A new study has found a large gap between rich and poor in completion of high school in Australia. It also found that students from lower income families are less likely to be encouraged by their parents to complete high school.
According to the study about 66% of children from low socio-economic status (SES) families currently complete high school compared to 90% of students from high SES families and 78% for medium SES students.
The study estimated the importance of a range of home, school and individual factors in explaining these completion gaps. It found that over half of the gaps are due to lower educational aspirations by students and their parents and lower tests scores at age 15. These two factors accounted for the large part of the difference in high school completion rates between high and low SES students. Low educational expectations by parents and students themselves accounted for nearly 50% of the difference.
The study notes that the importance of lower educational expectations in explaining the SES gap in completion is consistent with previous studies. It suggests that low SES students and their parents may have lower education aspirations because many low SES parents have not completed school themselves and may not see the benefit of school completion for their children.
The study found that differences in levels of school characteristics (governance, school programs, resources, teachers and students) after age 15 are relatively unimportant in explaining the SES completion gap. However, it did find that a positive school culture does tend to reduce the gap because it has a greater effect on retaining low SES students. This result underlines the particular importance of teachers in promoting a positive learning culture in low SES schools where academic achievement may not be the norm among students and their parents.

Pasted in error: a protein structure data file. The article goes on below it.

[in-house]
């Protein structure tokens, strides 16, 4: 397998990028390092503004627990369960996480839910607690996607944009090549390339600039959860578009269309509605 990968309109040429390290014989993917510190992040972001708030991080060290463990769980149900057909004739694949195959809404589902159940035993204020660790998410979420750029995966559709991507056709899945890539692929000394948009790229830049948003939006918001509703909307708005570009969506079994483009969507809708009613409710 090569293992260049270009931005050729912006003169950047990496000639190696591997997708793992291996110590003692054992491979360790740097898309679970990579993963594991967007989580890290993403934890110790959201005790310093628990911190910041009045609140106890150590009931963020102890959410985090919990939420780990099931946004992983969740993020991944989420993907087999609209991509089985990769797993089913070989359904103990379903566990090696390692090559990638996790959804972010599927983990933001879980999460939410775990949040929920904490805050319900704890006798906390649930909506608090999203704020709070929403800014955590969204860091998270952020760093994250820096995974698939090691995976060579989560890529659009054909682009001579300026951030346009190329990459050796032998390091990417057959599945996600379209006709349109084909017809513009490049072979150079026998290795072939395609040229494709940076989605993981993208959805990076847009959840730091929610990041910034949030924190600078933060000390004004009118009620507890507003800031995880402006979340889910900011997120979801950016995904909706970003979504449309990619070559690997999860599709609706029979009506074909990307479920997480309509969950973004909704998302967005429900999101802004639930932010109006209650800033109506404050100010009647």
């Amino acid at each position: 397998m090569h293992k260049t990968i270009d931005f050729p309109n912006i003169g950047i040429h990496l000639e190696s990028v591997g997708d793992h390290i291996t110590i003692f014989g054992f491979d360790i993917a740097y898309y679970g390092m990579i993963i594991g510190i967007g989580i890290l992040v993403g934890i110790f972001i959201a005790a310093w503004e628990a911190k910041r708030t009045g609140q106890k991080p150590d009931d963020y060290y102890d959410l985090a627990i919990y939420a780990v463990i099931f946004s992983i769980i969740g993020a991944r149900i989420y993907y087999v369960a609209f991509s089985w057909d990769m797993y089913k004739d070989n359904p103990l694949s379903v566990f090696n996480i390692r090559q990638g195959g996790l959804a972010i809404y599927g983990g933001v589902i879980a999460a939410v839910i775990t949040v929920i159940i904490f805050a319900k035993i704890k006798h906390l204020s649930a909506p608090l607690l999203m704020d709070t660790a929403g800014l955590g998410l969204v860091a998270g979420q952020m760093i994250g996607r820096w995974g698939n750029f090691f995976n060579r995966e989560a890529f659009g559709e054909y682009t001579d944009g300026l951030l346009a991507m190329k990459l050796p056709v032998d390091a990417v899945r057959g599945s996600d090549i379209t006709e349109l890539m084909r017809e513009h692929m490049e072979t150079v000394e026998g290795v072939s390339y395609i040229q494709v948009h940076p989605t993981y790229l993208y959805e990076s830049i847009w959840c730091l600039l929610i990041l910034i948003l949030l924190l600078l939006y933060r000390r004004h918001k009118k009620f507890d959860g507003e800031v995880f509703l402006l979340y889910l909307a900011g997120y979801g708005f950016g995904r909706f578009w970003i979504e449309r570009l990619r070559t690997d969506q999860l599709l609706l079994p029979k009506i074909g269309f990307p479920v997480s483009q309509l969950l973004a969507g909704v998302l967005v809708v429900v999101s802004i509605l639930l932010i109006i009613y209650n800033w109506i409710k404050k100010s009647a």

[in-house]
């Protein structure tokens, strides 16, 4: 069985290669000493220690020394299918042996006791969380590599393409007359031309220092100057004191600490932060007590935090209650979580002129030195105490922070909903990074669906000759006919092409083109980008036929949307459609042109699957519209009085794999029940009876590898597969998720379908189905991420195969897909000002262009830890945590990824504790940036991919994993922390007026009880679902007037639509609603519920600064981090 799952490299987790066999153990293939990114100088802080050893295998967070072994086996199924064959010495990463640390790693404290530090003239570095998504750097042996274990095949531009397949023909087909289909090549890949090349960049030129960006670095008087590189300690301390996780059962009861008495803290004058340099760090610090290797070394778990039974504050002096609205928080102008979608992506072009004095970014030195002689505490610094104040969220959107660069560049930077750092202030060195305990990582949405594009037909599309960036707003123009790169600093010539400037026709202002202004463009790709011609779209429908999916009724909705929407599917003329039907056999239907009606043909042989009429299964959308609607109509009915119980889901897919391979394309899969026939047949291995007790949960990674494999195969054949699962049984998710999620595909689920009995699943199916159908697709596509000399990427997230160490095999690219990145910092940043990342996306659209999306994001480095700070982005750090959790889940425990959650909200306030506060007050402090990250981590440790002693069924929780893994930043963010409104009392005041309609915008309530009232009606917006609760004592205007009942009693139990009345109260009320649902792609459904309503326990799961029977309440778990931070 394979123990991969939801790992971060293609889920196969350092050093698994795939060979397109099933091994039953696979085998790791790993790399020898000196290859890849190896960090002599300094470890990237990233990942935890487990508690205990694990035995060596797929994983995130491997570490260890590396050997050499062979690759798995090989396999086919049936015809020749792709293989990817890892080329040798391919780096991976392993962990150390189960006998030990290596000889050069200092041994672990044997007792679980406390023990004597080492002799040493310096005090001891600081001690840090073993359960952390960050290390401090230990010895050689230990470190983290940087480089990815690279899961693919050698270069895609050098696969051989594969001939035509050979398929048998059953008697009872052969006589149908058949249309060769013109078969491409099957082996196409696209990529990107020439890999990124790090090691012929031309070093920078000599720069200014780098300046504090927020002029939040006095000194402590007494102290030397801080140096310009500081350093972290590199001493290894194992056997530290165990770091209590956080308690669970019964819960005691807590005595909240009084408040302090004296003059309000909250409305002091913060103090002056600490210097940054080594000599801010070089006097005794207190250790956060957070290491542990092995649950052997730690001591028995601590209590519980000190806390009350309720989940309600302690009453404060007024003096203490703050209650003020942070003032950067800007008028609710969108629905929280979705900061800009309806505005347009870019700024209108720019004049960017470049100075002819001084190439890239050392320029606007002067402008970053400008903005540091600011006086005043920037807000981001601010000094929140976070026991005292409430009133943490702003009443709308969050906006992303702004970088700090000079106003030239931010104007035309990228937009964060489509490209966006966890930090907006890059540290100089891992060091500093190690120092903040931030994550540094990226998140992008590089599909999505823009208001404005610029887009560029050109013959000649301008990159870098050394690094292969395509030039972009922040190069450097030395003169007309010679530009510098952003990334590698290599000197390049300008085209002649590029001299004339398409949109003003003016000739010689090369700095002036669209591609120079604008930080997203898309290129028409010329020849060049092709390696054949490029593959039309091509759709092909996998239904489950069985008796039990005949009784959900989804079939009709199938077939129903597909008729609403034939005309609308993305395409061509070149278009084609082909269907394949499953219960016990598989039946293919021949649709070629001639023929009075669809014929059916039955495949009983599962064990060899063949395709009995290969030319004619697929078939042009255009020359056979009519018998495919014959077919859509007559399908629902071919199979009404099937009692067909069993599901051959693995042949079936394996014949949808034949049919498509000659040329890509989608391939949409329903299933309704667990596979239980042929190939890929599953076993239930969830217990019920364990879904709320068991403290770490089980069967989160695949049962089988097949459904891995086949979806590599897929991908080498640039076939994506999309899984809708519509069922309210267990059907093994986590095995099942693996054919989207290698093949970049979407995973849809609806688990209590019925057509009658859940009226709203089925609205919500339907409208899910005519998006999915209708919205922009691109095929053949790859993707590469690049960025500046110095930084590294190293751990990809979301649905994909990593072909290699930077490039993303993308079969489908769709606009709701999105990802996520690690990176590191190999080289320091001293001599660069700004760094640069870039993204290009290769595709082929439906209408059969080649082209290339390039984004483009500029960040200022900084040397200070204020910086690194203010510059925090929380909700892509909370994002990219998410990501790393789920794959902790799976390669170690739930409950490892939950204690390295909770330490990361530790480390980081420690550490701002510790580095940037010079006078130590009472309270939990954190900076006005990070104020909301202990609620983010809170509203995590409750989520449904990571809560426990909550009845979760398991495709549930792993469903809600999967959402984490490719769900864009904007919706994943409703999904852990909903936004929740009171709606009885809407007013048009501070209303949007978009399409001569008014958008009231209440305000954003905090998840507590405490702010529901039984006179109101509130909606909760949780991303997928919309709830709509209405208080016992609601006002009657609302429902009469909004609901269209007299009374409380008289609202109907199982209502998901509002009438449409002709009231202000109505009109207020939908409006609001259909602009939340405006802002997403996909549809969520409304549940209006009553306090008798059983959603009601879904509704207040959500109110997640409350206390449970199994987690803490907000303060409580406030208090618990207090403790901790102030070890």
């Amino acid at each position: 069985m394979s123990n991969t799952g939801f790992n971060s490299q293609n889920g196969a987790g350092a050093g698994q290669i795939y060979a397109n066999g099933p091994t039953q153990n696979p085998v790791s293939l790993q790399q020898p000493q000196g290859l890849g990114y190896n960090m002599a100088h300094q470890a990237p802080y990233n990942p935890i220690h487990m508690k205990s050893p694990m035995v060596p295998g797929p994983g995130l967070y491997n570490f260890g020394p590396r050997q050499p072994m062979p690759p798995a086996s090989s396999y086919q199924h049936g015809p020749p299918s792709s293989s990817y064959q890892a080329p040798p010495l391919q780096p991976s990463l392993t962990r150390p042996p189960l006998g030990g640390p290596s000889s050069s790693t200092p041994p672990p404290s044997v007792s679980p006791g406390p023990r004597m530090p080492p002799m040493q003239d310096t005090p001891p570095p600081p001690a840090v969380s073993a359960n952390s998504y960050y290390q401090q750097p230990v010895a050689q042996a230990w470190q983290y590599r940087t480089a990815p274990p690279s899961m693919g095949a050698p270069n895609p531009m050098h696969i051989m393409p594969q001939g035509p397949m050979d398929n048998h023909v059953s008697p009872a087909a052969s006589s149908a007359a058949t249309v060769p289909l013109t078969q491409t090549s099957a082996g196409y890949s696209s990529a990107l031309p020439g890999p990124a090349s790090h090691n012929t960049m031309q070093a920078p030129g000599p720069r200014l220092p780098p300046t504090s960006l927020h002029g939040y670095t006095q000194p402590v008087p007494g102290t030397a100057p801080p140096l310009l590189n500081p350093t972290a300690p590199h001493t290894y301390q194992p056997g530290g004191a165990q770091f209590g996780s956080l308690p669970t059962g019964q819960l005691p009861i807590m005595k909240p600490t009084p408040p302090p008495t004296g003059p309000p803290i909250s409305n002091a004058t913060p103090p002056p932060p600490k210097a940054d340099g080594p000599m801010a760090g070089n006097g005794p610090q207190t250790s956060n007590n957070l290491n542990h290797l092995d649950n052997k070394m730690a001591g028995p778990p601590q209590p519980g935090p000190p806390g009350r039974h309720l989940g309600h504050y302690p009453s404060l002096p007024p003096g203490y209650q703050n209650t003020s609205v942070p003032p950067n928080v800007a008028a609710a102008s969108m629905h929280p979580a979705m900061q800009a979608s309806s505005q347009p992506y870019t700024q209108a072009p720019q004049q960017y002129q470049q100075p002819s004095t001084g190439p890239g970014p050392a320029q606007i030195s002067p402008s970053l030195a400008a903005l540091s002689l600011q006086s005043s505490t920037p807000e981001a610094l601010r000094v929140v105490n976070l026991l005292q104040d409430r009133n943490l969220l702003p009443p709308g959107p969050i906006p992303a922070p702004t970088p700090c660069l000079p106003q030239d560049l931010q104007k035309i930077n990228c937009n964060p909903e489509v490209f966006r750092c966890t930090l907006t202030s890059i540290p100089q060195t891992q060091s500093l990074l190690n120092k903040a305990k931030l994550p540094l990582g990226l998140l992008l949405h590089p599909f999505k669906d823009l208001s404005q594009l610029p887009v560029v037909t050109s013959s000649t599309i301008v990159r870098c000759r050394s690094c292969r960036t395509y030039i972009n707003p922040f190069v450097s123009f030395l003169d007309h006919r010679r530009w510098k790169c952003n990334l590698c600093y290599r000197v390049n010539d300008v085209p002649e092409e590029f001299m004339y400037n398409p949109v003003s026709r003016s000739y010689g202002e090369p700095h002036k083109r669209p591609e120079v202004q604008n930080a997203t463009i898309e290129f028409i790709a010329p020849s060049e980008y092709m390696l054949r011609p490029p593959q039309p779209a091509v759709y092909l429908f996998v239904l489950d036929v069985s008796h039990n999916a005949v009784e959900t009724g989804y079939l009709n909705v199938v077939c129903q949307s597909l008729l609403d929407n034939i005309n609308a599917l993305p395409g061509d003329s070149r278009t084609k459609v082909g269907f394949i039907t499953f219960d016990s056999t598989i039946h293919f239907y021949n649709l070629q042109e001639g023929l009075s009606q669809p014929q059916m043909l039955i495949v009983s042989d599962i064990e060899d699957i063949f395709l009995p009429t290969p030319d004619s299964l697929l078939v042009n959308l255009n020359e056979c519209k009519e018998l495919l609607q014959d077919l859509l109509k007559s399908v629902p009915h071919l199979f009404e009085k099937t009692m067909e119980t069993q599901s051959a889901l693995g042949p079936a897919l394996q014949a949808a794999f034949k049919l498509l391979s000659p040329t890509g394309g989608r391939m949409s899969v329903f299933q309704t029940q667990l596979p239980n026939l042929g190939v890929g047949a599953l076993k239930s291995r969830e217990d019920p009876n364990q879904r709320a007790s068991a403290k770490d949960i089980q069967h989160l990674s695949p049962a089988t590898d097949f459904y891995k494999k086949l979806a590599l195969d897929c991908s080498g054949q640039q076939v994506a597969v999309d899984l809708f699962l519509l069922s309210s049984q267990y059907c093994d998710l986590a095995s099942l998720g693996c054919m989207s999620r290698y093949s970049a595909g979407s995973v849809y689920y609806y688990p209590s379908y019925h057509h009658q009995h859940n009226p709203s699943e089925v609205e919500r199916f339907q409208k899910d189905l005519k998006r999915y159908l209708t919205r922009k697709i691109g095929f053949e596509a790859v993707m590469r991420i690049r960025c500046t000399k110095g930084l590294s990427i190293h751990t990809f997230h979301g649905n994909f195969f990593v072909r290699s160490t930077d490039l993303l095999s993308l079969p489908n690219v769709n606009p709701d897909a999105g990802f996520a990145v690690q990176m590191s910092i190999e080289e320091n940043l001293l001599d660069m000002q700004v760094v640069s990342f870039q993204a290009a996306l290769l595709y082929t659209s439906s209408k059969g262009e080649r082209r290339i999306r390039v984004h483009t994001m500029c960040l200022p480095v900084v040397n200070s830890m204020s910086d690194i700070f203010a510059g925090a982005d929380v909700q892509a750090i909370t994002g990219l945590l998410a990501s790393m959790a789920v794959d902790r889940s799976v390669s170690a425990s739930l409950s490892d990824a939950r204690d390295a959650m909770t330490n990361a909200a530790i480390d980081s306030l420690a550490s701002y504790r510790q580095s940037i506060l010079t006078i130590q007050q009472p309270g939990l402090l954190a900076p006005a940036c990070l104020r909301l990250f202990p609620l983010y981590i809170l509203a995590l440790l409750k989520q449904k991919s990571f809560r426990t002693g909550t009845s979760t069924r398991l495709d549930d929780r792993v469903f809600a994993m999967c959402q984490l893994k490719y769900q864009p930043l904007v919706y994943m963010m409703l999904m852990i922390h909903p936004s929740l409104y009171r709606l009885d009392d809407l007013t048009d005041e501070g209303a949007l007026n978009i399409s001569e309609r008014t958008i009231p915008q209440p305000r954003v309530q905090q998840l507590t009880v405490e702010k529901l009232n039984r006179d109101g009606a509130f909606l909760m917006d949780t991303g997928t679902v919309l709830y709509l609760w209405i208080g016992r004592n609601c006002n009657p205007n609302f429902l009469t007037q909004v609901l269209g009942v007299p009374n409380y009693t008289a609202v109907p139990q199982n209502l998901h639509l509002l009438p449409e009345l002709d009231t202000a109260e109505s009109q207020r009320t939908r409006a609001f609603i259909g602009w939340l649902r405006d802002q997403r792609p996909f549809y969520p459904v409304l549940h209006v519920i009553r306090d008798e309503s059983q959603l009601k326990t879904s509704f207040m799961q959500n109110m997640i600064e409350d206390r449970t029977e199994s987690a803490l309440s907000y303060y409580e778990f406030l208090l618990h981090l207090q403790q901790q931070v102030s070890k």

The paper says that its results point to potential of policies in two key areas, namely, early intervention programs aimed at increasing academic performance and educational aspirations of students and their parents.
The study was conducted by researchers from the Melbourne Institute of Applied Economic and Social Research.
Cain Polidarno; Barbara Hanel & Hielke Buddelmeyer, Explaining the SES School Completion Gap, Working Paper No. 16/12, Melbourne Institute of Applied Economic and Social Research, University of Melbourne.